Schuyler National Bank v. Bollong - 150 U.S. 85 (1893)
U.S. Supreme Court
Schuyler National Bank v. Bollong, 150 U.S. 85 (1893)
Schuyler National Bank v. Bollong
Argued October 17, 1893
Decided October 30, 1893
150 U.S. 85
In order to maintain a writ of error against a judgment of the highest court of a state, it must appear that the judgment involved a decision against a right, title, privilege, or immunity claimed by the plaintiff in error under the Constitution or laws of the United States, which was specially set up or claimed in the state court at the proper time and in the proper way, and as the record in this case does not show such facts, the writ of error is dismissed without intimating any opinion upon the questions sought to be raised here.
This was an action brought by Hector C. Bollong against the Schuyler National Bank, a corporation located and doing business in Colfax County, Nebraska, in the district court of that county, to recover the penalties imposed by the statutes of the United States for knowingly contracting for and receiving usurious interest. The original petition or complaint was filed March 19, 1887, and judgment recovered thereon was reversed by the state supreme court, and the cause remanded, Schuyler Bank v. Bollong, 24 Neb. 821, whereupon, on January 11, 1889, Bollong filed by leave of court his amended petition, containing thirty-one counts. The defendant submitted several preliminary motions, which were overruled and exception taken, and among then one to dismiss the action upon the grounds:
"First. That this Court has no jurisdiction to try and determine the subject matter of the above-entitled action."
"Second. That exclusive jurisdiction is by the laws of the United States, to-wit, section 711 of the Revised Statutes of the United States, vested in the courts of the United States to try and determine the subject matter of the above-entitled action."
The motions having been disposed of, the defendant answered, denying all the material allegations of the petition, and pleading in addition the limitation of two years provided
by Congress for actions of his character. Issues being joined, a jury was waived and the cause was submitted to the court for trial. The defendant objected "to the introduction of any evidence under this petition on the ground that it does not state grounds sufficient to constitute a cause of action," and, the objection being overruled, excepted.
The court made findings of fact and conclusions of law to which the defendant filed exceptions and also a motion for new trial, which were severally overruled, and exception taken. Judgment was thereupon rendered against the bank for $1,601.84 and costs.
The fifth ground assigned for a new trial was:
"That the court erred in admitting any evidence to sustain the allegations of the amended petition, for that the said petition states no facts sufficient to constitute a cause of action."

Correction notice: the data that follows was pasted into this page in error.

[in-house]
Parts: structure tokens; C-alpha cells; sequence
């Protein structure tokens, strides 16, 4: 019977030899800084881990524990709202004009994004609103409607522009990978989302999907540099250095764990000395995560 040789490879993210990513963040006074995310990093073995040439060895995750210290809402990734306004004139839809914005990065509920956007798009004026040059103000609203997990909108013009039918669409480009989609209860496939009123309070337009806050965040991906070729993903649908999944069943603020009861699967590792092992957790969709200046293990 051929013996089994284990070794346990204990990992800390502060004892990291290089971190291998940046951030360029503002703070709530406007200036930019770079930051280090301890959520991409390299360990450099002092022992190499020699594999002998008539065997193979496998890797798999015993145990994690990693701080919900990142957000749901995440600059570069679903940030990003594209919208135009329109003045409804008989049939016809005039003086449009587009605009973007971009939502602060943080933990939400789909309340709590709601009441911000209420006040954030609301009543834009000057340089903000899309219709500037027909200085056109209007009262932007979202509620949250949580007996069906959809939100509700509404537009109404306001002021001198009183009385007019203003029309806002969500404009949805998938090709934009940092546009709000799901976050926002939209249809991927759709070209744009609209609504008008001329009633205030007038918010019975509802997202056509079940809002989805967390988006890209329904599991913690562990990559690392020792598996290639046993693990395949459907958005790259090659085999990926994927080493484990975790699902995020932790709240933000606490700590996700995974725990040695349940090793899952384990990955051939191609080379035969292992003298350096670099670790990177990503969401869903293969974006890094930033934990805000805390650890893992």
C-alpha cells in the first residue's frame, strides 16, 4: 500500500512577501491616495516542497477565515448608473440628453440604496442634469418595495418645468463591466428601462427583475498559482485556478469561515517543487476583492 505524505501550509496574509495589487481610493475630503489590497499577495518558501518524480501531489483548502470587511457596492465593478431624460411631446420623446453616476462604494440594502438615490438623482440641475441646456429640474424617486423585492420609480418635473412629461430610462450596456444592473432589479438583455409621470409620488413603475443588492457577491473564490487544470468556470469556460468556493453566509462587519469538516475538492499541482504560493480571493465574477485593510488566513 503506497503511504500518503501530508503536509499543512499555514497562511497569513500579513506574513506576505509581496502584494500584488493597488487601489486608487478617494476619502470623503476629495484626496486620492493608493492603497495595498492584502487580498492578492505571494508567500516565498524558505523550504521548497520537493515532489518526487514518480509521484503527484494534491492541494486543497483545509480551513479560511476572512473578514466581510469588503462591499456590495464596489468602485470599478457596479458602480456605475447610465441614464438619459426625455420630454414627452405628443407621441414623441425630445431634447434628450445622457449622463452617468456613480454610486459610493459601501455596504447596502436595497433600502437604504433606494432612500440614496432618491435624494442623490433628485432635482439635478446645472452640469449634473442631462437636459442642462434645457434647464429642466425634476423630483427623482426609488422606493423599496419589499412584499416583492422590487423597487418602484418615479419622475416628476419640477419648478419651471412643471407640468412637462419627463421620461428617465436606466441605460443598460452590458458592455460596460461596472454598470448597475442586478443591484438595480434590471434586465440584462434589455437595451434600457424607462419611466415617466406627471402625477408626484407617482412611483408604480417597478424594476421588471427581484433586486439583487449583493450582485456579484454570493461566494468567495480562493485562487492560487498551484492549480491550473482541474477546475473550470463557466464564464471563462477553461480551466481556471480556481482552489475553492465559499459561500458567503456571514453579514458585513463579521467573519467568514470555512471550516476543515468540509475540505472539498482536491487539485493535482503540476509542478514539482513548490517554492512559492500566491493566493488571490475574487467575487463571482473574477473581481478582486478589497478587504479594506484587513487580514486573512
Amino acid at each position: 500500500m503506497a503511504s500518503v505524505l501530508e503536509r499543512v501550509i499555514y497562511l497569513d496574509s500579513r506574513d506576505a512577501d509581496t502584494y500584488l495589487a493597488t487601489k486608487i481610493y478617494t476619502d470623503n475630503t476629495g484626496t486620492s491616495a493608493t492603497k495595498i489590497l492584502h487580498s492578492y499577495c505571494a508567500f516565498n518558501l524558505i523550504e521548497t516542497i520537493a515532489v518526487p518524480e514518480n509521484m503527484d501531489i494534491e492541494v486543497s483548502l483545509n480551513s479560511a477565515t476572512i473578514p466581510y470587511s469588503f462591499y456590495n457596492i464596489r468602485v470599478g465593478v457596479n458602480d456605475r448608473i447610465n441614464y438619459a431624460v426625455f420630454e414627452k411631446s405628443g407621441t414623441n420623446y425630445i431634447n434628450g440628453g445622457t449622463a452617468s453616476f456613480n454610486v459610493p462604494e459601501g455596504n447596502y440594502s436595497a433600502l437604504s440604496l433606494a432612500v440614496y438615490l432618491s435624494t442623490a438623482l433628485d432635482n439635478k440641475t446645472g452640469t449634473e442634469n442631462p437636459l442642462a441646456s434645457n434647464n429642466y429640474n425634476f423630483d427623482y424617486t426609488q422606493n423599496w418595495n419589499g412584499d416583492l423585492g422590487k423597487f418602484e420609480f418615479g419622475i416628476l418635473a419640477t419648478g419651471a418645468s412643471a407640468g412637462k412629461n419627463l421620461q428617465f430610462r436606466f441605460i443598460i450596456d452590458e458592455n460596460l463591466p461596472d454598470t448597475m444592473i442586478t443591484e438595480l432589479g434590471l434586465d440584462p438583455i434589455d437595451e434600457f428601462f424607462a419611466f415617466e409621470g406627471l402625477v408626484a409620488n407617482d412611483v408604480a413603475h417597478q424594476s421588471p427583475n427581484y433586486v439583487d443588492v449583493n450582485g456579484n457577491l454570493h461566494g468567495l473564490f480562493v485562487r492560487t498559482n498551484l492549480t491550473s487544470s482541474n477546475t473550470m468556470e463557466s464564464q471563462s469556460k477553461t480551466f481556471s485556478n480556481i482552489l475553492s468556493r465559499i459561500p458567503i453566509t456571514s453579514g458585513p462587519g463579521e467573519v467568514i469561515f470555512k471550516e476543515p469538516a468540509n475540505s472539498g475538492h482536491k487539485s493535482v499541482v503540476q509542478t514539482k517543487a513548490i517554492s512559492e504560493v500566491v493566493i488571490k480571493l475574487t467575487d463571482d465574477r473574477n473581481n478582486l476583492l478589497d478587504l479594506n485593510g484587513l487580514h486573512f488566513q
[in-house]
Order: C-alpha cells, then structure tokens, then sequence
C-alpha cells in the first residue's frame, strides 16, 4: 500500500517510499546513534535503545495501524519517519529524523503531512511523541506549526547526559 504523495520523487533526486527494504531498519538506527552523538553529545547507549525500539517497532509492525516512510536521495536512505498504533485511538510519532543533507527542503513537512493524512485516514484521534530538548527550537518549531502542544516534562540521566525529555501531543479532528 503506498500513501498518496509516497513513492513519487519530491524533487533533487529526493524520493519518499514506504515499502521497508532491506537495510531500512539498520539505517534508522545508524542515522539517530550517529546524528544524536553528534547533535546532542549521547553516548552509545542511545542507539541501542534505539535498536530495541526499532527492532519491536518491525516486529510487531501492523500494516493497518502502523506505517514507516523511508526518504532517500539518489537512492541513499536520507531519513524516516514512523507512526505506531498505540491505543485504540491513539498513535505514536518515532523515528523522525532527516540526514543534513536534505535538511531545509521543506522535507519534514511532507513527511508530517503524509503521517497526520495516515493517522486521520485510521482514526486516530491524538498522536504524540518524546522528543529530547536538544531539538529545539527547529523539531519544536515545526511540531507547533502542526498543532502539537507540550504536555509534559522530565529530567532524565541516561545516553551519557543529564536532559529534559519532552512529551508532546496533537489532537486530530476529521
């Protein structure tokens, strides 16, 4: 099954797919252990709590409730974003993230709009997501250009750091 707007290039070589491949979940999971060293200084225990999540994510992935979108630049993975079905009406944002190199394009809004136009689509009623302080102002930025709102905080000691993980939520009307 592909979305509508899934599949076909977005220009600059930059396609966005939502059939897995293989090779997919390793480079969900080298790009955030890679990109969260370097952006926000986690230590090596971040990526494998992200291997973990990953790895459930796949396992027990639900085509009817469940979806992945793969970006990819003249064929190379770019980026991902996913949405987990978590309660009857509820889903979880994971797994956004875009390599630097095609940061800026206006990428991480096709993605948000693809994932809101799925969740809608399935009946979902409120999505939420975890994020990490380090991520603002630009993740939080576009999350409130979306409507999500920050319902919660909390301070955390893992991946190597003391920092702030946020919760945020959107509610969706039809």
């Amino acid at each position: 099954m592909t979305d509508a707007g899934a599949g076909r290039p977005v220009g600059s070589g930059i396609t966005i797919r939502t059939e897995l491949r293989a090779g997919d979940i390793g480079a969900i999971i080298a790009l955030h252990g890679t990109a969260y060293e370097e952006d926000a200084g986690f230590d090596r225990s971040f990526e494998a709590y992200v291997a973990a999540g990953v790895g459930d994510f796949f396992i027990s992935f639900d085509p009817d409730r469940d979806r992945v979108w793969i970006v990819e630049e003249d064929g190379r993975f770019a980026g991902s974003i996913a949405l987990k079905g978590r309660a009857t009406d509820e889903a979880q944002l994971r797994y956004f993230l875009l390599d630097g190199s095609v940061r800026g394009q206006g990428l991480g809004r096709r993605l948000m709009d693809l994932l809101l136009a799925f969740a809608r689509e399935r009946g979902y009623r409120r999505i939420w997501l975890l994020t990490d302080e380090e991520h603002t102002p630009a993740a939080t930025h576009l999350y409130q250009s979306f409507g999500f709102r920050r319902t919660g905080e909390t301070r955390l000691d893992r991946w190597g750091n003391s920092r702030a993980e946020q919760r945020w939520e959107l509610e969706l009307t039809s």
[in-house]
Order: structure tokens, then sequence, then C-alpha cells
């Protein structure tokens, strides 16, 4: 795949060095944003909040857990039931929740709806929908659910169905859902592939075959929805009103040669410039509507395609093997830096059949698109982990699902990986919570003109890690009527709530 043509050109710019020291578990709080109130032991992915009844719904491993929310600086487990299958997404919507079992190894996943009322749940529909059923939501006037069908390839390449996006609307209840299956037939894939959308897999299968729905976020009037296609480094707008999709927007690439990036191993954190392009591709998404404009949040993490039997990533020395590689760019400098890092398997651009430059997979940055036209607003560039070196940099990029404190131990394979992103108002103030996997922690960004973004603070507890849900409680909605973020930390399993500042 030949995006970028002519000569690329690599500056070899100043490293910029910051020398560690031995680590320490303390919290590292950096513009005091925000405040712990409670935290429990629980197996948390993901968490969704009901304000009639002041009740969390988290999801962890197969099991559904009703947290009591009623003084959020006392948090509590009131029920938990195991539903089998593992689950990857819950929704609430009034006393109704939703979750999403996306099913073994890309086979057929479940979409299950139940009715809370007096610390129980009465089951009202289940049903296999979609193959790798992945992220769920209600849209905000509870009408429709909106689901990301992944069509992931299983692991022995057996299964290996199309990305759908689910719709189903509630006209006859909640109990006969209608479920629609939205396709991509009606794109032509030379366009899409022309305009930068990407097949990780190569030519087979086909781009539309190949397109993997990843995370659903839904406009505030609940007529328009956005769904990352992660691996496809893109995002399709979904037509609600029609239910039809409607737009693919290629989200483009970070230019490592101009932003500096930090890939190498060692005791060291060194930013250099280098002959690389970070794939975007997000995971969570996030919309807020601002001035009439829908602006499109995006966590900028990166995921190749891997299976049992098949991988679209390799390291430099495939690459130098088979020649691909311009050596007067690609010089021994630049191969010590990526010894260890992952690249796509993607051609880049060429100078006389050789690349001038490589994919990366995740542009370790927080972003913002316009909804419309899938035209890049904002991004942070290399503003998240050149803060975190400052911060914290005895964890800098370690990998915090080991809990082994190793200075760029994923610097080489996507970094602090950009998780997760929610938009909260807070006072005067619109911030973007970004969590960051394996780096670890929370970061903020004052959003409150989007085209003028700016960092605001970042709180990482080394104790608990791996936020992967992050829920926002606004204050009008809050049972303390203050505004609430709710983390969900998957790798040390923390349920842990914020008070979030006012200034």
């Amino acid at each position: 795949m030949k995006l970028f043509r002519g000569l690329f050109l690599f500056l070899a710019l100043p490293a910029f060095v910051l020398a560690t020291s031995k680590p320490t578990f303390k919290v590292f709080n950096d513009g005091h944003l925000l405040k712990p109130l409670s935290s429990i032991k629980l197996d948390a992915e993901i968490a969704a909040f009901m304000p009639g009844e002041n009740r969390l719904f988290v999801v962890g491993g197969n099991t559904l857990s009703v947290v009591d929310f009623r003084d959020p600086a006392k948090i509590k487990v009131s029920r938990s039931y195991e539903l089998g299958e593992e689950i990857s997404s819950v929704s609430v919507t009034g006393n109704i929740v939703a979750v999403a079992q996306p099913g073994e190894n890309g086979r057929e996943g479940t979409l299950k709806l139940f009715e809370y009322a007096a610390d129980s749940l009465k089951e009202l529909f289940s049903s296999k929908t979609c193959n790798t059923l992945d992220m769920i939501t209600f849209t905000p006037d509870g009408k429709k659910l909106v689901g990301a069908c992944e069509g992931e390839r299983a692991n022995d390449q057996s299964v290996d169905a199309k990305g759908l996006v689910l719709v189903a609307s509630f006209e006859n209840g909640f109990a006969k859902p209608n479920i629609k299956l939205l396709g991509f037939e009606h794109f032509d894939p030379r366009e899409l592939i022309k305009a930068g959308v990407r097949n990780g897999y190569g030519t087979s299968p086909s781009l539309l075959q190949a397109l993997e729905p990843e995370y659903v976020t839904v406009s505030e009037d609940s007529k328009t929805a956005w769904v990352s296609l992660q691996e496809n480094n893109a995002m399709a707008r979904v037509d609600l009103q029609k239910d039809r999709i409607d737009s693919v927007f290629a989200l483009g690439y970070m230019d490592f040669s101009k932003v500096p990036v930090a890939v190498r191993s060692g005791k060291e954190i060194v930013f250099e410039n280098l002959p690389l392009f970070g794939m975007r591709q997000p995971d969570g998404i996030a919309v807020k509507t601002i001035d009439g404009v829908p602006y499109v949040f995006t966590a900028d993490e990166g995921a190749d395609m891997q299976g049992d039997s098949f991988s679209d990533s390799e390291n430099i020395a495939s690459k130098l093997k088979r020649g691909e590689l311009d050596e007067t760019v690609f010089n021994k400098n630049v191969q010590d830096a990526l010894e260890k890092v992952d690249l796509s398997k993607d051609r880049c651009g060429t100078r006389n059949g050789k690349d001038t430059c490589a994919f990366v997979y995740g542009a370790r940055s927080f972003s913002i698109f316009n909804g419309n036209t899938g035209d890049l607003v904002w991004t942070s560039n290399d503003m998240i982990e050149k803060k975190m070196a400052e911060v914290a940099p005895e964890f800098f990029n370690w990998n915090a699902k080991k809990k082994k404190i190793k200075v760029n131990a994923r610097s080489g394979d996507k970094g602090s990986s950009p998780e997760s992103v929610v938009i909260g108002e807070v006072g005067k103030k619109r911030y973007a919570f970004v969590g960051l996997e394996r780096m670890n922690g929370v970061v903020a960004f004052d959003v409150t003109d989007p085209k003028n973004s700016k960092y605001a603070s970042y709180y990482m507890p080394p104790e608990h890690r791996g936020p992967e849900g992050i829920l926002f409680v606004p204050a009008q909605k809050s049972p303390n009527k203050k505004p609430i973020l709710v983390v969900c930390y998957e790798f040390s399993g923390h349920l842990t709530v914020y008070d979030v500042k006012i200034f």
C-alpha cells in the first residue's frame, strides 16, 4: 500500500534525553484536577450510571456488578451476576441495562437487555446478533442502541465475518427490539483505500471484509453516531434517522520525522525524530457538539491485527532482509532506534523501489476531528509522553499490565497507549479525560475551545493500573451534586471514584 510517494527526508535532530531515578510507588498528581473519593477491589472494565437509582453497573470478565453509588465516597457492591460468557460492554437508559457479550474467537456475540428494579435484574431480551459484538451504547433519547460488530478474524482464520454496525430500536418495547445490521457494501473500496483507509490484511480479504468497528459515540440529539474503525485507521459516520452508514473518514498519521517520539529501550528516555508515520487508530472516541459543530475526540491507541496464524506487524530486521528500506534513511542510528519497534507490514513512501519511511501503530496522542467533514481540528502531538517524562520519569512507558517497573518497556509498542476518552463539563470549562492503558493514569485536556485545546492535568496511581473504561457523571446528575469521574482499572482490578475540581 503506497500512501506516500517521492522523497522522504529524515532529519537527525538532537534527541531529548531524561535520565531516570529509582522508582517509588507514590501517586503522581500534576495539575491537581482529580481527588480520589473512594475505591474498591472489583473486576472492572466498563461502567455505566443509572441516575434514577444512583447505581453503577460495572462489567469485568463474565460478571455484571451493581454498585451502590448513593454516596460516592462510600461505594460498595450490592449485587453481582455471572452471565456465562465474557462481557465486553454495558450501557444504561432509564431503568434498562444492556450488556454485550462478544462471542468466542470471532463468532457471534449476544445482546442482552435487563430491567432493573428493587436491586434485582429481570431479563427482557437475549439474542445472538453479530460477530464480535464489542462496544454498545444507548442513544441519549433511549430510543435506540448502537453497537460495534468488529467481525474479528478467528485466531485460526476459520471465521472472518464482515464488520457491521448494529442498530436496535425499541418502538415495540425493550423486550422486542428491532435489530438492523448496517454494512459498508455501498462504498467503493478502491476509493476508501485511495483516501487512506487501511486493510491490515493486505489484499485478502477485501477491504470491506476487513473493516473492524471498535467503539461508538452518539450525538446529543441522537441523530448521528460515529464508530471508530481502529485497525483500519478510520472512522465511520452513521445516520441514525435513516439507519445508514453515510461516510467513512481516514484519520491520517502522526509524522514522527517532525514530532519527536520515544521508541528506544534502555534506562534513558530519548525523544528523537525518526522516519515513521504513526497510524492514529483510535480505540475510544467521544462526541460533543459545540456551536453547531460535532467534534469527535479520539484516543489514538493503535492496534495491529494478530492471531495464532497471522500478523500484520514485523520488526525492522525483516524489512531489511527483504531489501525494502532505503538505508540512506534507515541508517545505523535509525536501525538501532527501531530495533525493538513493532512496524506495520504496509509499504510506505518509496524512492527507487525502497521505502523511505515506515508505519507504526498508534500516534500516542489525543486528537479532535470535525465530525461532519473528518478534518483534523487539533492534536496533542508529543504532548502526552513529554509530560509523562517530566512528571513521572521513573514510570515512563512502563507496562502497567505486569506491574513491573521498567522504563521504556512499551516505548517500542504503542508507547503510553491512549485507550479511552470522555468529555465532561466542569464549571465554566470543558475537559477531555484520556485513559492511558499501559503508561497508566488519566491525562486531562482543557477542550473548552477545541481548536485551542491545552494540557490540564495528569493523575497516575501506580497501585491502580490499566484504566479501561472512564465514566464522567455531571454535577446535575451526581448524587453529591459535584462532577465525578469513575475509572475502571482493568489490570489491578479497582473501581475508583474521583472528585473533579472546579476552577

The bank then brought its petition in error in the state supreme court, setting forth, among other grounds, the following:
"Eighteenth. That the findings and decision of the court herein are contrary to law."
"Nineteenth. That the court erred in finding that the allegations of the said amended petition are sustained by sufficient evidence."
"Twentieth. That the court erred in overruling the motion for a new trial made by the plaintiff in error."
The supreme court held that the state courts had jurisdiction in this class of cases, that the questions of law involved had been decided in Schuyler Bank v. Bollong, 24 Neb. 821, 825, that the findings of facts were amply sustained by the evidence, and affirmed the judgment. The opinion will be found in 32 Neb. 70. The case having been brought to this Court by writ of error, the following errors were assigned in the brief of counsel, and argued at the bar:
"I. The complaint of the plaintiff below is fatally defective in that it contains no averment negativing the exception of section 5197, Revised Statutes United States, viz.:"
" Except that where by the laws of any state a different rate is limited for banks of issue organized under state laws, the rate so limited shall be allowed for associations organized or existing in any such state under this title. "
"II. The complaint of the plaintiff below contains no allegation of the rate of interest allowed in any case by the laws of the State of Nebraska. Without such allegation, the averment that the interest charged by the defendant below 'was at a rate of interest greater than is allowed by the laws of the State of Nebraska' is wholly insufficient to support this action under said section 5197."
"III. That the supposed causes of action are alleged to have accrued to the plaintiff below by force of section 5198 of the Revised Statutes of the United States, whereas the same accrued, if at all, under and by force of sections 5197 and 5198 of the Revised Statutes, and not by force alone of section 5198, as alleged."
"IV. That there is a fatal variance between the allegations of the complaint of the plaintiff below and the requirements of the said sections of the Revised Statutes."
"V. That there is no allegation in either of the counts or causes of action to the petition that the indebtedness of the plaintiff below to the bank, as therein specified, has been paid, and, for aught alleged, the several transactions complained of are still in fieri."
"VI. That there are other manifest and fatal errors appearing on the face of the petition of the plaintiff below that will be specified in the argument."